Blood Feuds

William de Braose junior celebrated his new lordships in 1175 with a Christmas feast at Abergavenny castle. The princes and chieftains of Gwent were invited, including Seisyll ap Dyfnwal, lord of Upper Gwent and his son Gruffydd. Seisyll was the murderer of William's uncle Henry.

Those gathered in the great hall had recently met king Henry at Gloucester to pledge peace and fealty. The Welsh laid down their weapons for the feast but the drunken merry making came to a dramatic halt when William challenged them never again to bear arms in his domains, according to the king's order. Seisyll indignantly refused. William's men took this as the signal to slaughter all his Welsh guests.

The murder of William's uncle Henry had benefited the de Braoses well but it was savagely avenged. William pursued Seisyll's wife Gwladus and cut down the son she was protecting in her arms, seven year old Cadwaladr. Seisyll's lands were ravaged.

Seven years later, Seisyll's surviving sons in turn avenged the massacre by burning most of Abergavenny castle to the ground. The keep held out, however, William retained his stronghold and an imposing new castle was built. This fourth Lord of Bramber married a formidable woman, Maud de Saint Valery, sometimes called Matilda. She supported her husband's military ambitions and he put her in charge of Hay castle and surrounding lands. Welsh folklore portrays her as a giantess and a witch.

In 1198 Gwenwynwyn, prince of Powys, threatened the entire Welsh middle marches after the death of Lord Rhys. William de Braose hurried to defend Brecon while a terrified and unprepared force marched to intercept Gwenwynwyn as he swept towards Hay.

Maud de Saint Valery appeared before the English army disguised as a nun. She was accompanied by a Welsh hermit from Llowes who assured the men that they should go into battle without fear. "And they believed him, as being a holy man, they did so, and in one day slew of the Welsh three thousand." (8.1)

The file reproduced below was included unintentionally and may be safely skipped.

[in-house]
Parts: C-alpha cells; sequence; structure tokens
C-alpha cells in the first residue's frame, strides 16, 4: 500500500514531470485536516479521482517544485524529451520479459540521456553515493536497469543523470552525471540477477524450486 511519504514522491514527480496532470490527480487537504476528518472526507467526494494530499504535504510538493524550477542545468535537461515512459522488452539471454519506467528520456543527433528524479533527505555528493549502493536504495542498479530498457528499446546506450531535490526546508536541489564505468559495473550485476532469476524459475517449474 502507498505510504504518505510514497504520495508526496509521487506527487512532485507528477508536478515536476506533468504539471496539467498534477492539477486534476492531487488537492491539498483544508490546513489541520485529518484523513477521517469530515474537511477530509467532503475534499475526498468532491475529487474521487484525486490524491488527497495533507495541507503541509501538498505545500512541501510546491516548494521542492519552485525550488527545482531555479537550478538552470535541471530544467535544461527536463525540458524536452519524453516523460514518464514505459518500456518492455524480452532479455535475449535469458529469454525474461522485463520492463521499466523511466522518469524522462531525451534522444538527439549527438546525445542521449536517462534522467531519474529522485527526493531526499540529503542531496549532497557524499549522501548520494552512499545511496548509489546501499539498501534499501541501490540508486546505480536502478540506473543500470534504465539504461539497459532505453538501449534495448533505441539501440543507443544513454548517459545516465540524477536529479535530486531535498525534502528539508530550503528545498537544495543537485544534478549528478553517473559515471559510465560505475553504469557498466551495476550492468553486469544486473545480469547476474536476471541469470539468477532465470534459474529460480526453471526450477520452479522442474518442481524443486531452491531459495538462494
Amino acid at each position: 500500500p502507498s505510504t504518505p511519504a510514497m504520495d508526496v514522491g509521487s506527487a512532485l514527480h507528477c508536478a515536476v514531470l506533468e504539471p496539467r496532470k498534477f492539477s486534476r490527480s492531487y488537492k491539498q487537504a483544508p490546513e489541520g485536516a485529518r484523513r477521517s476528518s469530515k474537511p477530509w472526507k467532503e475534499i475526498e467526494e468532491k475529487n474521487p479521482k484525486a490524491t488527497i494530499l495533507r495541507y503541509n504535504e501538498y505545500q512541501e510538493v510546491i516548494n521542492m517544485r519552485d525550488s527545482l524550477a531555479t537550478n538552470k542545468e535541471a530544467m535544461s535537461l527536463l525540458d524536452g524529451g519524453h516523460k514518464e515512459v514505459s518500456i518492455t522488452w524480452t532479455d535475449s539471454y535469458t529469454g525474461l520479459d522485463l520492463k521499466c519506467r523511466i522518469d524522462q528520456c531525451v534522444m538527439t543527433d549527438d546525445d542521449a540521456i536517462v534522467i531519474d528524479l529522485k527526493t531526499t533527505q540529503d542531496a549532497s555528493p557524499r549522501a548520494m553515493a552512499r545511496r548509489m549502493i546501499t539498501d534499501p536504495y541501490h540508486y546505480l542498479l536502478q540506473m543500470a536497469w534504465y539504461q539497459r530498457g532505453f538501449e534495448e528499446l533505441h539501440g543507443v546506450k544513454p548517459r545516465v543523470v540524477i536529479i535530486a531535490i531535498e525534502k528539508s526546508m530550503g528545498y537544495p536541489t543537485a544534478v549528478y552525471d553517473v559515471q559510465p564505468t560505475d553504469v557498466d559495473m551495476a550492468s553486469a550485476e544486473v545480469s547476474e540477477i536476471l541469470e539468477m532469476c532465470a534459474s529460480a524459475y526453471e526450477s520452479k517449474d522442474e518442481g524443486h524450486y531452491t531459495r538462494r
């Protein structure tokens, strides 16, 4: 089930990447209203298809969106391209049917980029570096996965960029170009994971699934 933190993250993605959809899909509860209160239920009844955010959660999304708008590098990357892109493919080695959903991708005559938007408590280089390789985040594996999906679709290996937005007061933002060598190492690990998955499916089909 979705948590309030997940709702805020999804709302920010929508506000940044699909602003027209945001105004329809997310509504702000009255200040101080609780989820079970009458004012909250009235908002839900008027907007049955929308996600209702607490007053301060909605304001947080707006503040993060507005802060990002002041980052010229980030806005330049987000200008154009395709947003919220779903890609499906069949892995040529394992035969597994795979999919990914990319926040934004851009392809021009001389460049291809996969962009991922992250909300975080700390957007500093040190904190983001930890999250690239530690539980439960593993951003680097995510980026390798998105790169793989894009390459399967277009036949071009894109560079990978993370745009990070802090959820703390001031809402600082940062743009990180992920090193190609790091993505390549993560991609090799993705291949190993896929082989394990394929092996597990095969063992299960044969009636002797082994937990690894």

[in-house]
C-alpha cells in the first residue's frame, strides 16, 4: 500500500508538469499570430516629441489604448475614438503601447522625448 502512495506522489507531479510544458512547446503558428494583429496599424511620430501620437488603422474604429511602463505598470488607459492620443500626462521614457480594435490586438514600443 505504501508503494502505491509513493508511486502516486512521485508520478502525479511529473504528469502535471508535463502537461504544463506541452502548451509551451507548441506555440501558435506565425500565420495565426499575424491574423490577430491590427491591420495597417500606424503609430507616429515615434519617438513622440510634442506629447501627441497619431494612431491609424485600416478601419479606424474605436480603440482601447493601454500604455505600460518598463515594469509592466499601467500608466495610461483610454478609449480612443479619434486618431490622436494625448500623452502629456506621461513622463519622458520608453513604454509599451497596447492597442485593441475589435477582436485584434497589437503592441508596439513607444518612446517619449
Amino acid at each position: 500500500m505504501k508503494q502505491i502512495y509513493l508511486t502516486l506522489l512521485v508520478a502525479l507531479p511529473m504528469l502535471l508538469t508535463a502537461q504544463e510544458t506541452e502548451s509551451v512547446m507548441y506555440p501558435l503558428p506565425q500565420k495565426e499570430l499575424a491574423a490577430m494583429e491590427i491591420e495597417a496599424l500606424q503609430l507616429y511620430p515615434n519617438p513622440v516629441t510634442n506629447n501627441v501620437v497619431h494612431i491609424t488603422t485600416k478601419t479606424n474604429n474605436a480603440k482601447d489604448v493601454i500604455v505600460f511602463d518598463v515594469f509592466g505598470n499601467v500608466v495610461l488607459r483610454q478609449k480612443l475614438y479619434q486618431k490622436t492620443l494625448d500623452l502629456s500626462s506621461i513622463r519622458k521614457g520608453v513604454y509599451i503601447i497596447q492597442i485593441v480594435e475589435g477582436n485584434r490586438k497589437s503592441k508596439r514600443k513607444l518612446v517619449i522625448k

William de Braose instigated another furious blood feud in his reprisals against Gwenwynwyn's campaign. He seized the lord of Llangorse, Trehearn Fychan, and bound him to the tail of a horse. To the shame and fury of the Welsh, he dragged the man through the town of Brecon then had him beheaded. The body was hung up by the feet to rot on a common gallows.

Gwenwynwyn vowed revenge and returned to besiege Painscastle, known as "Matilda's castle" in Elfael. Maud held off the massive Welsh attack for three weeks until Norman reinforcements arrived. Welsh bards wrote mournfully of the three thousand seven hundred Welsh men who were slaughtered there.

Bad blood between the de Braoses and the Welsh continued for generations.

Abergavenny castle was the scene of William de Braose's most notorious offence against the Welsh, earning him the name Ogre of Abergavenny. The castle mound is now the site of a museum with views across the river Usk.
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Hay on Wye is now famous for its second hand bookshops. The castle, said to be built overnight by Maud de Saint Valery, is now the headquarters of bookshop baron Richard Booth.
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